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“Some men drink so much beer that …… …… ……” – Mid 19th c. Lesson Books for Deaf Pupils

By H Dominic W Stiles, on 8 January 2016

Charles Rhind is a name that may be familiar to regular readers of these pages.  He was a teacher of the Deaf who became a deacon and then vicar at St. Saviour’s church for the Deaf  in Oxford Street.  You can read the previous entry on Rhind here.  Rhind moved about quite a lot and as usual the census returns can help us flesh out informaion from obituaries and brief biographical mentions.  In the 1861 census, Rhind was living in 23 Windsor Road, Islington, which is just off Holloway Road.  With him was his wife Sophia, his daughter Sophia (born in Belfast ca. 1844), and his sons William (born in London ca. 1848), Charles (born in Wales ca. 1850), then Henry, Edward and Frederick all born in Scotland from ca. 1855 to 1859.  He moved back to London in 1860.  By the time of the 1871 census he was living in Brixton,

We have two books by Charles Rhind, and one at least owned by him and possibly written by him.  His Vocabulary of Verbs with their Meanings and a List of Irregular Verbs, was published in Edinburgh in 1854.  Our copy was owned by Alexander Pender.  A second book that may be by Rhind is rather peculiar.  It is bound with card covered in blue textured cloth, with no publisher or title page, except having “Lessons for the Deaf and Dumb” inscribed on the outer & inner covers.  Indeed the pages in both copies we have are empty of print up until page 25, which is a part of Section 15.  It has sentences with blank spaces as exercises, e.g.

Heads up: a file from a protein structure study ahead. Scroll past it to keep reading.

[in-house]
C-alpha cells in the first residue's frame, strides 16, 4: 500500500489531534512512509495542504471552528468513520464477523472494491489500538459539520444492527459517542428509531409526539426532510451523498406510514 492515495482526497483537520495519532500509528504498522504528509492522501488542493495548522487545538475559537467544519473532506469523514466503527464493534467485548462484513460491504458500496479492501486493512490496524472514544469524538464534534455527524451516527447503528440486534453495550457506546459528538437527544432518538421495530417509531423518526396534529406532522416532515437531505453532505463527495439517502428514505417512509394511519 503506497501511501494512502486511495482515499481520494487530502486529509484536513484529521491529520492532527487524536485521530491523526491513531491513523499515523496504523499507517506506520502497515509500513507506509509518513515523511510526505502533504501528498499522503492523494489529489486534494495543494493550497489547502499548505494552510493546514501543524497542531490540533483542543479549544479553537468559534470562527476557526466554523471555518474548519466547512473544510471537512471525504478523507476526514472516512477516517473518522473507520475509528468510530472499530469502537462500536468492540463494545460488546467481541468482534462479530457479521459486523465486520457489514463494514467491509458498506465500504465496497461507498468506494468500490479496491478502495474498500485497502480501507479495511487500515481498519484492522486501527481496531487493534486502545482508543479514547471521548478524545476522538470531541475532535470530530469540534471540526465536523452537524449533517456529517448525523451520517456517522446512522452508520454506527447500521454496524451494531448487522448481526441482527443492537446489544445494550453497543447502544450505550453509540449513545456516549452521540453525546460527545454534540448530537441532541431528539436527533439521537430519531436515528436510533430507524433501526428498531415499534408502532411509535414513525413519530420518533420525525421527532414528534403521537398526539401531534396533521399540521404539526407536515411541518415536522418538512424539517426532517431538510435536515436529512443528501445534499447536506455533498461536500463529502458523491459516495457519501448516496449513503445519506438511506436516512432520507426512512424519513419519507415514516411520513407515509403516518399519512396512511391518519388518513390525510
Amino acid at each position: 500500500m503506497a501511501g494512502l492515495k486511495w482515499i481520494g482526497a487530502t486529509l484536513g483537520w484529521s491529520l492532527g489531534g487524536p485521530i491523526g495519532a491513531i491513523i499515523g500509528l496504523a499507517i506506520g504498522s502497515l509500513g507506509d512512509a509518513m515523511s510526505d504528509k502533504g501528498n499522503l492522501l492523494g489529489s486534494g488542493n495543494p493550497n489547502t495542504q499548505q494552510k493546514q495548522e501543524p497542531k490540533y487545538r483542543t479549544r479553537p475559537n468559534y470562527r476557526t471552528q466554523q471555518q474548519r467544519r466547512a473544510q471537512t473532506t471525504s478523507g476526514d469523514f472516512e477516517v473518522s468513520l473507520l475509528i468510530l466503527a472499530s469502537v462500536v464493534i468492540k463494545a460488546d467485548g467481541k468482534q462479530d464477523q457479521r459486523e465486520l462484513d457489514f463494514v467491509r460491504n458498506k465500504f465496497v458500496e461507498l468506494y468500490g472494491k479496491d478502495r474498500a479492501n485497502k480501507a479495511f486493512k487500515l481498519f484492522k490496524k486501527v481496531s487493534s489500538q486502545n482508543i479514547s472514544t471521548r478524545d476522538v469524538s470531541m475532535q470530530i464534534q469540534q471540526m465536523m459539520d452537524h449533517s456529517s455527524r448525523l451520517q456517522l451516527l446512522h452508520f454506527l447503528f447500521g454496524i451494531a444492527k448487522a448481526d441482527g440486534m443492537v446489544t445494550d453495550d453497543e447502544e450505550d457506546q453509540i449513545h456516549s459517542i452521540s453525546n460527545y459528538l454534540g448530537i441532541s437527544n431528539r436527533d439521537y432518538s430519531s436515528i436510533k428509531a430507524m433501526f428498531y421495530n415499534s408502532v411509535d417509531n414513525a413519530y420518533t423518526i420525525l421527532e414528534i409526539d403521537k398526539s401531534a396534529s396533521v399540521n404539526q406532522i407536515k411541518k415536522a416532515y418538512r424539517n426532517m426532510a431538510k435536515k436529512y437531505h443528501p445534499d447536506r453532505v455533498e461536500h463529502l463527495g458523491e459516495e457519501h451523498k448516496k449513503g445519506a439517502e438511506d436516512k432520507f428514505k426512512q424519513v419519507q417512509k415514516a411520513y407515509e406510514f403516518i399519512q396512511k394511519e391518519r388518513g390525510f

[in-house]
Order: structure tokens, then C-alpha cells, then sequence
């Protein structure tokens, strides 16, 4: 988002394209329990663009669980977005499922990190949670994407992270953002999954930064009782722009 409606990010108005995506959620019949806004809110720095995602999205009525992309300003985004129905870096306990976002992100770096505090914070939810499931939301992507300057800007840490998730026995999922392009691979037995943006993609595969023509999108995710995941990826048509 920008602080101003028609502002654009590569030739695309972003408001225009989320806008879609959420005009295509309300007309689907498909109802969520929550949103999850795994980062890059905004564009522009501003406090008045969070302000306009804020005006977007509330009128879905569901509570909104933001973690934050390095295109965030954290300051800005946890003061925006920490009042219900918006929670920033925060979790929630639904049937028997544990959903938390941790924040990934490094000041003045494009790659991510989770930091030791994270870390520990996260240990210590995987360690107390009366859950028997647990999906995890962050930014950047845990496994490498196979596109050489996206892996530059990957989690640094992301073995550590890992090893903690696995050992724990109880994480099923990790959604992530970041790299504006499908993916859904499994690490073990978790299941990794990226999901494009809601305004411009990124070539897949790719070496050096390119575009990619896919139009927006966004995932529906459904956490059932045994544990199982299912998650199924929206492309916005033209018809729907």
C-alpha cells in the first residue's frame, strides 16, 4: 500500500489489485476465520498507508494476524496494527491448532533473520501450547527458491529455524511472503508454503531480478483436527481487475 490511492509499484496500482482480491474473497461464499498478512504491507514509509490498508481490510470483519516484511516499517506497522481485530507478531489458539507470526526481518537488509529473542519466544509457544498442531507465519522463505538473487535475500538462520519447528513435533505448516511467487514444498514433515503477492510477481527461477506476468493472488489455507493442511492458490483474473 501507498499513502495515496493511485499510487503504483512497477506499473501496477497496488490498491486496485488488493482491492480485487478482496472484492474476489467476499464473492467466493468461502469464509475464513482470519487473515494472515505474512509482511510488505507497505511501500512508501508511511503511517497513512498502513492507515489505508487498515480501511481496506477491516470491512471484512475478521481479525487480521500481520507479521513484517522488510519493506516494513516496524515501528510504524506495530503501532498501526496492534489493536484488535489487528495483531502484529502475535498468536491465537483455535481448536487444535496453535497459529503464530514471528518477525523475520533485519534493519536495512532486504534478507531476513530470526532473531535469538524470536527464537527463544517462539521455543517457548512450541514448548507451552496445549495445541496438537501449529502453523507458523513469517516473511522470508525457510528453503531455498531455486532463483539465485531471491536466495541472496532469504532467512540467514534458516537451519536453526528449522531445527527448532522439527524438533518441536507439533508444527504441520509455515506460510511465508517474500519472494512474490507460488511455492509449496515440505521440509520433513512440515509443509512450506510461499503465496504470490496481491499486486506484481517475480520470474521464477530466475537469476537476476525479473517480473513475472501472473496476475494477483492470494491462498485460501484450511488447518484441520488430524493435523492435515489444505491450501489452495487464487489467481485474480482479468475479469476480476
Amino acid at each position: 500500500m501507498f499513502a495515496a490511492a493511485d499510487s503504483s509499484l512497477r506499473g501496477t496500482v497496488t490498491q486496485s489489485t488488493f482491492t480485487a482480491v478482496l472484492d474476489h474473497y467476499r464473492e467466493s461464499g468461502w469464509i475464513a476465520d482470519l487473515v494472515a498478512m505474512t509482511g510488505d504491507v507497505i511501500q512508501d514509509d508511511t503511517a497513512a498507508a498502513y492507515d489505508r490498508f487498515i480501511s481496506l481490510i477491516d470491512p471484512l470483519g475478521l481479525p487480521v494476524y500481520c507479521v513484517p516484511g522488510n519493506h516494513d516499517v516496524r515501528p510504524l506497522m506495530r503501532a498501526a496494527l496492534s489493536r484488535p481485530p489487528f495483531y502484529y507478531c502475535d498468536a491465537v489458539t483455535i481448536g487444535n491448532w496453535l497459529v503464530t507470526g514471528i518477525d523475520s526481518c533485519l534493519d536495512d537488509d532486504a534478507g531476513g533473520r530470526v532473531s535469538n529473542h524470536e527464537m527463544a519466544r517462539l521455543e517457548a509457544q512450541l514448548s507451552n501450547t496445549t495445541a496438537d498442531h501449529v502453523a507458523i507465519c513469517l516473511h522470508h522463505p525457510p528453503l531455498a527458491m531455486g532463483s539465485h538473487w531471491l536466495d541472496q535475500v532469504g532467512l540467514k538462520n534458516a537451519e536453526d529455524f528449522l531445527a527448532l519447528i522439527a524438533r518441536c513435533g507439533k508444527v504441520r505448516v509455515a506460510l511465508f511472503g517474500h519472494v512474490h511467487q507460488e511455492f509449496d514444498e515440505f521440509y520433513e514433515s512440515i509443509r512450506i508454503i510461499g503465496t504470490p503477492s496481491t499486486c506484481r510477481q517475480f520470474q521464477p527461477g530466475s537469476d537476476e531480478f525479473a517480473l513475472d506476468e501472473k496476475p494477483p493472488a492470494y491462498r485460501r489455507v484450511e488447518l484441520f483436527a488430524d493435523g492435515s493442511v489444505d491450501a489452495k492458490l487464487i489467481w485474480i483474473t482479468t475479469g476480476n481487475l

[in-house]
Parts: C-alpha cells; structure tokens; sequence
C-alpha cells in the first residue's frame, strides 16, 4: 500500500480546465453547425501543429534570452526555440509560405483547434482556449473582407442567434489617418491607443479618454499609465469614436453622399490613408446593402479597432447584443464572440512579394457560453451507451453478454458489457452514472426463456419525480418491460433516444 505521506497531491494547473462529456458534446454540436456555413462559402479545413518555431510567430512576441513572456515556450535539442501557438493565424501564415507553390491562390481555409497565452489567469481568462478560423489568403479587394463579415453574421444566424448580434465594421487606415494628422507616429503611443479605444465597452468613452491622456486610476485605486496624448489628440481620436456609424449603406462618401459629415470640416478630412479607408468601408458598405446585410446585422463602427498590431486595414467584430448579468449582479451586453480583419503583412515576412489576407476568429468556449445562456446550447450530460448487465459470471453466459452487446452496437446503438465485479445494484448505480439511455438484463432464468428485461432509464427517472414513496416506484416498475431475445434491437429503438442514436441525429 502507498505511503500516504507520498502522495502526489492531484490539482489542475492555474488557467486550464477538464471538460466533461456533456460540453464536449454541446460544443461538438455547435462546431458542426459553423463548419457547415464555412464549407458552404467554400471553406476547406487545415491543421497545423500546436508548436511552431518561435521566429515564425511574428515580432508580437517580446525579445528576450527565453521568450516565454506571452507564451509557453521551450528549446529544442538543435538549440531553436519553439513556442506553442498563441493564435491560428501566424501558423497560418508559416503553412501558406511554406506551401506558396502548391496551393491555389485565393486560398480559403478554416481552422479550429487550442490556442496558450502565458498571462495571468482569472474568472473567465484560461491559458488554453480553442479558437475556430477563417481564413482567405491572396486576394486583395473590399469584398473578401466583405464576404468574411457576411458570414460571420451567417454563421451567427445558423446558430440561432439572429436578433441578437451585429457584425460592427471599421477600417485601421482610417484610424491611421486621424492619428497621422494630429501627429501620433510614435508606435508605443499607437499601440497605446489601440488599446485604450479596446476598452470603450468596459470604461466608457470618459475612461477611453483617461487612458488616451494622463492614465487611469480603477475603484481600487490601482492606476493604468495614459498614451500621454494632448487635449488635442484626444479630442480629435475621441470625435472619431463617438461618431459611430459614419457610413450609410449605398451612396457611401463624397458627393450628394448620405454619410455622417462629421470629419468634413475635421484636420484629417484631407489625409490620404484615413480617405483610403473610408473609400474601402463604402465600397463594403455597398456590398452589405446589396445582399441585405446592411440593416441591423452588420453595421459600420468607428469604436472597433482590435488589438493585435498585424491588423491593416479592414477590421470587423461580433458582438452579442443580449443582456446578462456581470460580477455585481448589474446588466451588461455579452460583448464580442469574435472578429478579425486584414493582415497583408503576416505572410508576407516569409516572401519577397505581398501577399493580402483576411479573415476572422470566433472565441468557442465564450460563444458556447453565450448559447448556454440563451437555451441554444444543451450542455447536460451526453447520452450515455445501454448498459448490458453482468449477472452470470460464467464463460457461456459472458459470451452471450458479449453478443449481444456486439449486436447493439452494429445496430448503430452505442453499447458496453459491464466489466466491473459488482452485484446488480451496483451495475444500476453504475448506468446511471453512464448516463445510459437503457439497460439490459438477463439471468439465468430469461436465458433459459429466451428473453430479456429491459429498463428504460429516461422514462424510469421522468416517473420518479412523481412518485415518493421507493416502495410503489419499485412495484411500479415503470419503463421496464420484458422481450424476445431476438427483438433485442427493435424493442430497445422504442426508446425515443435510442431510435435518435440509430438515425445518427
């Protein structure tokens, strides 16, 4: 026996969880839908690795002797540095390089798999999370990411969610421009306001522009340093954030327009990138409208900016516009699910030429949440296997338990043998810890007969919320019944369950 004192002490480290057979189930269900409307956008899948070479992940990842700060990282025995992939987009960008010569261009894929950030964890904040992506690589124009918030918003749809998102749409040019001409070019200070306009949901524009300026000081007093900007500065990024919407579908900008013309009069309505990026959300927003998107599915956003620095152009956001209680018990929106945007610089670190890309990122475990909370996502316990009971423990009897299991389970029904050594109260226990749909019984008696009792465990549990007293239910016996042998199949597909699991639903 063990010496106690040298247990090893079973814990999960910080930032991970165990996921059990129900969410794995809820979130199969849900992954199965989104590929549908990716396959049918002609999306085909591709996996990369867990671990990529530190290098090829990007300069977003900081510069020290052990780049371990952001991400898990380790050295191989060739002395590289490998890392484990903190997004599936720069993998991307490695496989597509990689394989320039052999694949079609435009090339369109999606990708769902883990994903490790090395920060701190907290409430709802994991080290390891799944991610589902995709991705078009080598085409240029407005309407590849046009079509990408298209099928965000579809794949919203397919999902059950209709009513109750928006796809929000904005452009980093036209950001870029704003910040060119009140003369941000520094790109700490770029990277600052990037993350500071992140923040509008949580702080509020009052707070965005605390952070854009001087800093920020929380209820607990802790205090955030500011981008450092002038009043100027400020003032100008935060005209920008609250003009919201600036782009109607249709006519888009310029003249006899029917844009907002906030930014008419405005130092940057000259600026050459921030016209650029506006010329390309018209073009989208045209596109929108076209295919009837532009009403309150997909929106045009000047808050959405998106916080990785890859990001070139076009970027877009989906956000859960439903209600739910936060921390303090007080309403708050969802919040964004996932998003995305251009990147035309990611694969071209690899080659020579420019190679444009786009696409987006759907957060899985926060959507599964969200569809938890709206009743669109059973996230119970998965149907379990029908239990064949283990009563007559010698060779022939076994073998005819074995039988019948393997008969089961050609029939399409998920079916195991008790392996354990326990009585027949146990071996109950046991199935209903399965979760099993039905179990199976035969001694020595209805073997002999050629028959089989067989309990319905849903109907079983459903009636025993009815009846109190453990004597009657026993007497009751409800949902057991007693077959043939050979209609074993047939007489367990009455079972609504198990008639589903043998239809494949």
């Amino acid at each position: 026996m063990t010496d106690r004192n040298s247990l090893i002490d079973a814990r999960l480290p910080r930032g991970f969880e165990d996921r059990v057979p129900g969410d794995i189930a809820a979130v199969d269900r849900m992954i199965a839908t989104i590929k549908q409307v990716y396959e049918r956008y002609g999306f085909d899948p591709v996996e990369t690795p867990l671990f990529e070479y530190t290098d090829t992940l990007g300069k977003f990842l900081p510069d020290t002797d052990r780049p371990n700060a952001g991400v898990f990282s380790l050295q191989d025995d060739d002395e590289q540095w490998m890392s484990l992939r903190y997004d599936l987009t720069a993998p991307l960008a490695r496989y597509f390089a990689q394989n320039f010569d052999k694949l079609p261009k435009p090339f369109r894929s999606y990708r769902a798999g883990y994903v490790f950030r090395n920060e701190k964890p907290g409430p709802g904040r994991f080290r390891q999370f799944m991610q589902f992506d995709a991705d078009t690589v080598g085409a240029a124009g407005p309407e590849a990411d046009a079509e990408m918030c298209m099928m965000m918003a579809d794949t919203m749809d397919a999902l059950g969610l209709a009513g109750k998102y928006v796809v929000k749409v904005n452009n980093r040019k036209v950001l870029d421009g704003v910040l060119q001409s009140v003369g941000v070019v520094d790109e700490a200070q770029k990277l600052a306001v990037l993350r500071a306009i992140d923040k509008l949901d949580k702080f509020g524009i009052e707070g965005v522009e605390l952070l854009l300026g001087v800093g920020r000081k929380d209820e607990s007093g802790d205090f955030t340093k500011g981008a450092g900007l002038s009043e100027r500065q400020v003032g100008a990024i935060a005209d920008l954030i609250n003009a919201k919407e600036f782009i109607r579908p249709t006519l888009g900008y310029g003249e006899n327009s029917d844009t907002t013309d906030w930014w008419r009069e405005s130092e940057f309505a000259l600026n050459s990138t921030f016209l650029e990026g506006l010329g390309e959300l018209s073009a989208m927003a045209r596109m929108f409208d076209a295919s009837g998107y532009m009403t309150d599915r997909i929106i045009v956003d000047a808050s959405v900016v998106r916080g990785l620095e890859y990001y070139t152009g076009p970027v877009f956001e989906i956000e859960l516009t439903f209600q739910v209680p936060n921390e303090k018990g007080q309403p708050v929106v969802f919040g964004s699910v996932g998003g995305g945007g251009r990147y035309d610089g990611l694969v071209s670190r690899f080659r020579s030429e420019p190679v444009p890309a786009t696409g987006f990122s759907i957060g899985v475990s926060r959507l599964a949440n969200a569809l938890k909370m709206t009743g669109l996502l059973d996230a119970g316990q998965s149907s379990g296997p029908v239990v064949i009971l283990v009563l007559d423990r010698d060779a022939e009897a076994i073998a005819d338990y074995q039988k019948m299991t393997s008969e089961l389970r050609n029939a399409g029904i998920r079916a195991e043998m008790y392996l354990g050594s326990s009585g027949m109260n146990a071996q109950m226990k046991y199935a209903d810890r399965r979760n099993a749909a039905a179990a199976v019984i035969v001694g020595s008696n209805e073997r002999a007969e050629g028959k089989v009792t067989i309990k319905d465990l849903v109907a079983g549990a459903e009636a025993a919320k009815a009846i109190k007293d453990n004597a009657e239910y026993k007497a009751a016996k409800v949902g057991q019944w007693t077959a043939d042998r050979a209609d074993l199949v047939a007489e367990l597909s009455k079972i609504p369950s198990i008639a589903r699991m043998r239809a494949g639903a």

• “John is …… passionate …… sullen” (p.107)
  • “The man …… God struck dead for telling a lie was ……” (p.47)
  • “Some men drink so much beer that …… …… ……” (p.62)

Pages 1 to 14 of one copy, owned by Charles Rhind himself when he lived in Brixton, are ciovered in beautifully hand written writing with exercises for sections 1 to 12.  It could be written by Rhind himself, or perhaps his daughter Sophia.  To show how sophisticated the pupils were supposed to be in learning vocabulary compared with modern pupils, we note that in section 6, the aresentences that are supposed to be filled in with “Quadruped, Biped, Domestic, Wild” –

  • “The cow is ……”
  • “The hen is a ……”
  • “The fox is not …… ……”
  • “Man is a ……” etc.

On page 113, “Of Future Time”, there is a sentence “1860 will be ……” which suggests that it must have been published in the late 1850s.

Lessons for the deaf rhindThe third book is exceedingly rare, possibly unique.  It is Illustrated Lessons for the Deaf and Dumb.  The book is full of small charming pictures.  It must date from shortly after 1852 as it shows the launch of HMS Wellington, a new screw-propelled battleship that served in the Crimean War. Wellington Click onto the image to the left.

There are so many great pictures in this book that it is hard to know what to include.  WonderingNote the man who is ‘wondering’, Maimed veterans‘shooting a frog’, the ‘maimed veterans’, the ‘oyster-woman’, ‘oppressed by the heat of the sun’, and the ‘Book read by a Dog’!

Passive ParticiplesCensus 1861 Class: RG 9; Piece: 151; Folio: 77; Page: 36; GSU roll: 542582h

Census 1871 Class: RG10; Piece: 687; Folio: 45; Page: 12; GSU roll: 823334

Census 1881 Class: RG11; Piece: 617; Folio: 109; Page: 15; GSU roll: 1341142

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